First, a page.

Forming Comment Camps
Over the course of the discussion I could see three distinct camps emerge that differed in what they thought of commenting based on the experiences they have had programming.
- The No Comment camp had seen too many worthless or misleading comments in their day and recommended trying to use less comments and more self-documenting code.
- The Document! camp had found documentation comments extremely helpful when using APIs and stressed the importance of documenting interfaces and providing references for algorithms.
- The Explain Intent camp had run into too much confusing and convoluted code in the past and either wished it had been more well explained in comments or were thankful that it had been, as the case may be.
My personal experience led me to the No Comment camp, as I showed with an example from the code base that I've been working on for the past year and a half. In it there were nine comments: Six of them were worthless, one was attached to code that I eliminated, one was a question about whether the following code was necessary, and one was the answer to that question stated poorly and in the wrong place. That's essentially 100% bad comments in a little bit more than 50 lines of code. Since I did move and reword the one poorly stated comment, I pruned the code of nearly 90% worthless comments and, I think, made it much more readable in the process.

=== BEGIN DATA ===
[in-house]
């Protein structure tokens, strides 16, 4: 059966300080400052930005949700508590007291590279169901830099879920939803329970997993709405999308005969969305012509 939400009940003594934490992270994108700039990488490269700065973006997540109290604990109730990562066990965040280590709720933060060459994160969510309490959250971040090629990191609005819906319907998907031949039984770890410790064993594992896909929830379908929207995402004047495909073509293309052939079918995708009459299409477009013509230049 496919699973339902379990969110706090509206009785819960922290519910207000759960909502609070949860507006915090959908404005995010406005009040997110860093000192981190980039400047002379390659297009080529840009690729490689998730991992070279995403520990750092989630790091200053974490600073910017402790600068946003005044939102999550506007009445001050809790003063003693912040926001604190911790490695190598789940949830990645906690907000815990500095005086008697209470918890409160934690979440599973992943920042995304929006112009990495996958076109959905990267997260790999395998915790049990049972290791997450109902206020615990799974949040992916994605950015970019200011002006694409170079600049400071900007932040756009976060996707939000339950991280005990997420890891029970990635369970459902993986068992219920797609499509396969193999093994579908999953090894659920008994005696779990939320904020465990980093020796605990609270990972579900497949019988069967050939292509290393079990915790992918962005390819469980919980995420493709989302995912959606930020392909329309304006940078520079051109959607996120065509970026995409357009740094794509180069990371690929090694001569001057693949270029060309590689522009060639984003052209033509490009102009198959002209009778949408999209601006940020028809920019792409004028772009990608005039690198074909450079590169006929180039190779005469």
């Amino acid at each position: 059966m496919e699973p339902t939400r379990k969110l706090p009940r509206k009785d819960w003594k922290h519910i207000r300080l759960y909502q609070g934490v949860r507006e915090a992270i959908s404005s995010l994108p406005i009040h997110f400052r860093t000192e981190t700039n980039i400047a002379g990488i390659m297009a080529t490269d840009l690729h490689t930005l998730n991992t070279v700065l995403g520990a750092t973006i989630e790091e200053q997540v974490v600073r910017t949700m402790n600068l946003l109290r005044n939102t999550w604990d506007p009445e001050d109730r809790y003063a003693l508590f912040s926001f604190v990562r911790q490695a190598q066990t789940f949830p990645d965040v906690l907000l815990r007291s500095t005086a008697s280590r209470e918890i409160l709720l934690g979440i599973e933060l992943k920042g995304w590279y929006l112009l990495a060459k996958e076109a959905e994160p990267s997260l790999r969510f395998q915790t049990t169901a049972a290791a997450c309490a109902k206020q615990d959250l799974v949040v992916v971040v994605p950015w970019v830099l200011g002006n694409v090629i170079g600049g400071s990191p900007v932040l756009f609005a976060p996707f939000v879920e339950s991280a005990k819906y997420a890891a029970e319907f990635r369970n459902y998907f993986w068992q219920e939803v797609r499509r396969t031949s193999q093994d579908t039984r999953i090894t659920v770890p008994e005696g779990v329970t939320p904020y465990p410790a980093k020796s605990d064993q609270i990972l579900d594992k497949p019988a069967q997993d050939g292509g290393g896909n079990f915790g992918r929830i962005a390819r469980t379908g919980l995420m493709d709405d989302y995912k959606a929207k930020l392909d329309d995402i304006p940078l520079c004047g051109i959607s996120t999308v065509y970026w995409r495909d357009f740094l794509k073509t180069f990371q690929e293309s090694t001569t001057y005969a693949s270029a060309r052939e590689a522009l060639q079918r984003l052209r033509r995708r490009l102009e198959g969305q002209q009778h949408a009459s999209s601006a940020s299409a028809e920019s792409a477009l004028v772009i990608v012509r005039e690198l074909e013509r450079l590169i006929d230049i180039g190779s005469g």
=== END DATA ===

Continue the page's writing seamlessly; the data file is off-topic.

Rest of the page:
Of course, this is a small section of code, but it is fairly representative of the code base I'm working on. I didn't have to look too hard to come up with an example. I grabbed the current code I was refactoring. Now that doesn't mean other code bases are the same. In fact, I am certain they are different, and that is where most of the differences in the opposing camps comes from. The rest could be chalked up to differences of opinion and personal style.
The Comment-Code Taxonomy
These three camps can be put into a larger collection of comment-code types that make up a taxonomy. Let's think of code as being either Good, Bad, or Ugly. Good code is clean, self-explanatory, and self-documenting with meaningful variable and function names. Bad code is buggy, wasteful, or under-performing; it's not right, and it needs work. Ugly code is confusing or convoluted; it's working, but it makes you want to tear out your hair - or your eyes.
Comments could also be categorized as Good, Bad, or Ugly, too. Good comments clearly explain the intent of the code and answer why the programmer chose to do things the way they did. They can also provide references and document interfaces for other programmers to easily use. Bad comments are the misleading or flat-out wrong comments that do more harm than good. Ugly comments are irrelevant or redundant because they restate what the code already says. We need a fourth category here for Nonexistent comments - pretty self-explanatory.
So this comment-code taxonomy can show where any particular piece of code falls within the landscape and how you could improve the code to get it to one of the three camps:
Fix the code
Explain Intent camp
Fix the comment
Fix the code
and the comment
Fix the comment
and maybe the code
Remove the comment
Fix the code and
remove the comment
Maybe fix the code;
remove or improve the comment
No Comment camp
Fix the code
Fix the code or
add a comment